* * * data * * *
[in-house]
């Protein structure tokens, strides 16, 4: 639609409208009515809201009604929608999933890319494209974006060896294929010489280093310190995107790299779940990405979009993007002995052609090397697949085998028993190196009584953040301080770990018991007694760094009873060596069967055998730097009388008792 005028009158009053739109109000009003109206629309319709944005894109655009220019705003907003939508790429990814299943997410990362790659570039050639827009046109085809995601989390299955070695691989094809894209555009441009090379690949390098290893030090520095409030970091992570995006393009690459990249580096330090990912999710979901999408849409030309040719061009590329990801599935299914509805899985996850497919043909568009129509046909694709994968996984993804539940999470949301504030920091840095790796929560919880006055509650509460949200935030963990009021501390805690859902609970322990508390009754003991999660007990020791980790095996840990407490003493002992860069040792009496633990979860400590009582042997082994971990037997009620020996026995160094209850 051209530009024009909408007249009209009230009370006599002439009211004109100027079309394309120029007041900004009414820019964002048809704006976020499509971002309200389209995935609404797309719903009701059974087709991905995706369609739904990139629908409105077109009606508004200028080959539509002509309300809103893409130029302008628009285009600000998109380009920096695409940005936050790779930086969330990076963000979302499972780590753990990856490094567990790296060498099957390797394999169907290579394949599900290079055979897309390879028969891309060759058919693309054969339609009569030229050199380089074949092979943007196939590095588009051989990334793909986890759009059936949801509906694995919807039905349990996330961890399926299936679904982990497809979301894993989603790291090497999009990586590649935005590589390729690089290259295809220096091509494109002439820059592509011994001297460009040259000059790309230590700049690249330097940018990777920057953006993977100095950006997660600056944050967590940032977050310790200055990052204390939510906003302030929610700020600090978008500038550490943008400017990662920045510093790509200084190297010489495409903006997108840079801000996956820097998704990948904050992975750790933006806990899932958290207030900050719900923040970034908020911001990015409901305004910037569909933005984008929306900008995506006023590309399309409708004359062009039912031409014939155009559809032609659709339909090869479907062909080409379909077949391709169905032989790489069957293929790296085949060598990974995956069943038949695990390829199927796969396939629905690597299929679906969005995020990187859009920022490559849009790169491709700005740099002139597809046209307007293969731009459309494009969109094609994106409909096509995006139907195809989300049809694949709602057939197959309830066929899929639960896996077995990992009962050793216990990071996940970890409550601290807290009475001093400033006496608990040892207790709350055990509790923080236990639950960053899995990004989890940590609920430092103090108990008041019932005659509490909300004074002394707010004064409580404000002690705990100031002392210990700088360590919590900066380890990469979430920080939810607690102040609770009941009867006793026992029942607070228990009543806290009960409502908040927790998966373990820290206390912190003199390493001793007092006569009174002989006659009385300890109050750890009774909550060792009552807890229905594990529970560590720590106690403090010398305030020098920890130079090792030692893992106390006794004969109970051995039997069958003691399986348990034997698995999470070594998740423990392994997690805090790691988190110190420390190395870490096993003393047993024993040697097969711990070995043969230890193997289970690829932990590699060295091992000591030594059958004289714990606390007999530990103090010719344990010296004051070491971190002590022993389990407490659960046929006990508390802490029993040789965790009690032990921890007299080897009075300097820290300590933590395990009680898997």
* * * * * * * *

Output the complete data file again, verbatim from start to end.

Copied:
[in-house]
């Protein structure tokens, strides 16, 4: 639609409208009515809201009604929608999933890319494209974006060896294929010489280093310190995107790299779940990405979009993007002995052609090397697949085998028993190196009584953040301080770990018991007694760094009873060596069967055998730097009388008792 005028009158009053739109109000009003109206629309319709944005894109655009220019705003907003939508790429990814299943997410990362790659570039050639827009046109085809995601989390299955070695691989094809894209555009441009090379690949390098290893030090520095409030970091992570995006393009690459990249580096330090990912999710979901999408849409030309040719061009590329990801599935299914509805899985996850497919043909568009129509046909694709994968996984993804539940999470949301504030920091840095790796929560919880006055509650509460949200935030963990009021501390805690859902609970322990508390009754003991999660007990020791980790095996840990407490003493002992860069040792009496633990979860400590009582042997082994971990037997009620020996026995160094209850 051209530009024009909408007249009209009230009370006599002439009211004109100027079309394309120029007041900004009414820019964002048809704006976020499509971002309200389209995935609404797309719903009701059974087709991905995706369609739904990139629908409105077109009606508004200028080959539509002509309300809103893409130029302008628009285009600000998109380009920096695409940005936050790779930086969330990076963000979302499972780590753990990856490094567990790296060498099957390797394999169907290579394949599900290079055979897309390879028969891309060759058919693309054969339609009569030229050199380089074949092979943007196939590095588009051989990334793909986890759009059936949801509906694995919807039905349990996330961890399926299936679904982990497809979301894993989603790291090497999009990586590649935005590589390729690089290259295809220096091509494109002439820059592509011994001297460009040259000059790309230590700049690249330097940018990777920057953006993977100095950006997660600056944050967590940032977050310790200055990052204390939510906003302030929610700020600090978008500038550490943008400017990662920045510093790509200084190297010489495409903006997108840079801000996956820097998704990948904050992975750790933006806990899932958290207030900050719900923040970034908020911001990015409901305004910037569909933005984008929306900008995506006023590309399309409708004359062009039912031409014939155009559809032609659709339909090869479907062909080409379909077949391709169905032989790489069957293929790296085949060598990974995956069943038949695990390829199927796969396939629905690597299929679906969005995020990187859009920022490559849009790169491709700005740099002139597809046209307007293969731009459309494009969109094609994106409909096509995006139907195809989300049809694949709602057939197959309830066929899929639960896996077995990992009962050793216990990071996940970890409550601290807290009475001093400033006496608990040892207790709350055990509790923080236990639950960053899995990004989890940590609920430092103090108990008041019932005659509490909300004074002394707010004064409580404000002690705990100031002392210990700088360590919590900066380890990469979430920080939810607690102040609770009941009867006793026992029942607070228990009543806290009960409502908040927790998966373990820290206390912190003199390493001793007092006569009174002989006659009385300890109050750890009774909550060792009552807890229905594990529970560590720590106690403090010398305030020098920890130079090792030692893992106390006794004969109970051995039997069958003691399986348990034997698995999470070594998740423990392994997690805090790691988190110190420390190395870490096993003393047993024993040697097969711990070995043969230890193997289970690829932990590699060295091992000591030594059958004289714990606390007999530990103090010719344990010296004051070491971190002590022993389990407490659960046929006990508390802490029993040789965790009690032990921890007299080897009075300097820290300590933590395990009680898997």